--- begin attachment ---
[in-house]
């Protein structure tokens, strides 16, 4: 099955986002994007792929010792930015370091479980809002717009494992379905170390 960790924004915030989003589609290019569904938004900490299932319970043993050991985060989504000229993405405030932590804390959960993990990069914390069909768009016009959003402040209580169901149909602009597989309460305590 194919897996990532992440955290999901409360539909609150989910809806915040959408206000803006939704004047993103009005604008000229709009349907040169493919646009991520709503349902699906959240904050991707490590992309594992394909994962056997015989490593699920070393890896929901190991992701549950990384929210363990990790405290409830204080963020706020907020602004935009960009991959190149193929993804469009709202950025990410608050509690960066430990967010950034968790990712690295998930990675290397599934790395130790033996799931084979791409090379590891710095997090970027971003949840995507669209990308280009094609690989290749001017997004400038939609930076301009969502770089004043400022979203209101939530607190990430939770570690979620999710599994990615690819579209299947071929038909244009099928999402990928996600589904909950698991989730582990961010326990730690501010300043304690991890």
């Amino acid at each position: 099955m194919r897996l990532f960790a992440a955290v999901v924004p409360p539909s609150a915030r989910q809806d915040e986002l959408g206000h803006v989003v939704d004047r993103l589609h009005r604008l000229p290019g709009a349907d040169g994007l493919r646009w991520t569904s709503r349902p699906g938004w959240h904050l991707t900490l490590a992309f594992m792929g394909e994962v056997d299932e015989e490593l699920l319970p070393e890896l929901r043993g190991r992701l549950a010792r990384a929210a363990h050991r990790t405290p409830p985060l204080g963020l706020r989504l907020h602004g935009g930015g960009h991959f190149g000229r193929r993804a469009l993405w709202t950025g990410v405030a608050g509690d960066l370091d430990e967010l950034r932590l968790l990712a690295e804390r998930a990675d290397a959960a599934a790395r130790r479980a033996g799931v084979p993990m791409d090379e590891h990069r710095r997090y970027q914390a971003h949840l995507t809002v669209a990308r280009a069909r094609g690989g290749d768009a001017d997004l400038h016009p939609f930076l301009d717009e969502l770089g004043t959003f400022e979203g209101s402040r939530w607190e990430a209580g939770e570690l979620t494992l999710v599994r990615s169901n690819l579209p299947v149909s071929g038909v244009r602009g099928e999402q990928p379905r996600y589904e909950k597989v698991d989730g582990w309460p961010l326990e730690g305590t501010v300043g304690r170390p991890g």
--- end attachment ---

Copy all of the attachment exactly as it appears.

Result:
[in-house]
């Protein structure tokens, strides 16, 4: 099955986002994007792929010792930015370091479980809002717009494992379905170390 960790924004915030989003589609290019569904938004900490299932319970043993050991985060989504000229993405405030932590804390959960993990990069914390069909768009016009959003402040209580169901149909602009597989309460305590 194919897996990532992440955290999901409360539909609150989910809806915040959408206000803006939704004047993103009005604008000229709009349907040169493919646009991520709503349902699906959240904050991707490590992309594992394909994962056997015989490593699920070393890896929901190991992701549950990384929210363990990790405290409830204080963020706020907020602004935009960009991959190149193929993804469009709202950025990410608050509690960066430990967010950034968790990712690295998930990675290397599934790395130790033996799931084979791409090379590891710095997090970027971003949840995507669209990308280009094609690989290749001017997004400038939609930076301009969502770089004043400022979203209101939530607190990430939770570690979620999710599994990615690819579209299947071929038909244009099928999402990928996600589904909950698991989730582990961010326990730690501010300043304690991890």
């Amino acid at each position: 099955m194919r897996l990532f960790a992440a955290v999901v924004p409360p539909s609150a915030r989910q809806d915040e986002l959408g206000h803006v989003v939704d004047r993103l589609h009005r604008l000229p290019g709009a349907d040169g994007l493919r646009w991520t569904s709503r349902p699906g938004w959240h904050l991707t900490l490590a992309f594992m792929g394909e994962v056997d299932e015989e490593l699920l319970p070393e890896l929901r043993g190991r992701l549950a010792r990384a929210a363990h050991r990790t405290p409830p985060l204080g963020l706020r989504l907020h602004g935009g930015g960009h991959f190149g000229r193929r993804a469009l993405w709202t950025g990410v405030a608050g509690d960066l370091d430990e967010l950034r932590l968790l990712a690295e804390r998930a990675d290397a959960a599934a790395r130790r479980a033996g799931v084979p993990m791409d090379e590891h990069r710095r997090y970027q914390a971003h949840l995507t809002v669209a990308r280009a069909r094609g690989g290749d768009a001017d997004l400038h016009p939609f930076l301009d717009e969502l770089g004043t959003f400022e979203g209101s402040r939530w607190e990430a209580g939770e570690l979620t494992l999710v599994r990615s169901n690819l579209p299947v149909s071929g038909v244009r602009g099928e999402q990928p379905r996600y589904e909950k597989v698991d989730g582990w309460p961010l326990e730690g305590t501010v300043g304690r170390p991890g």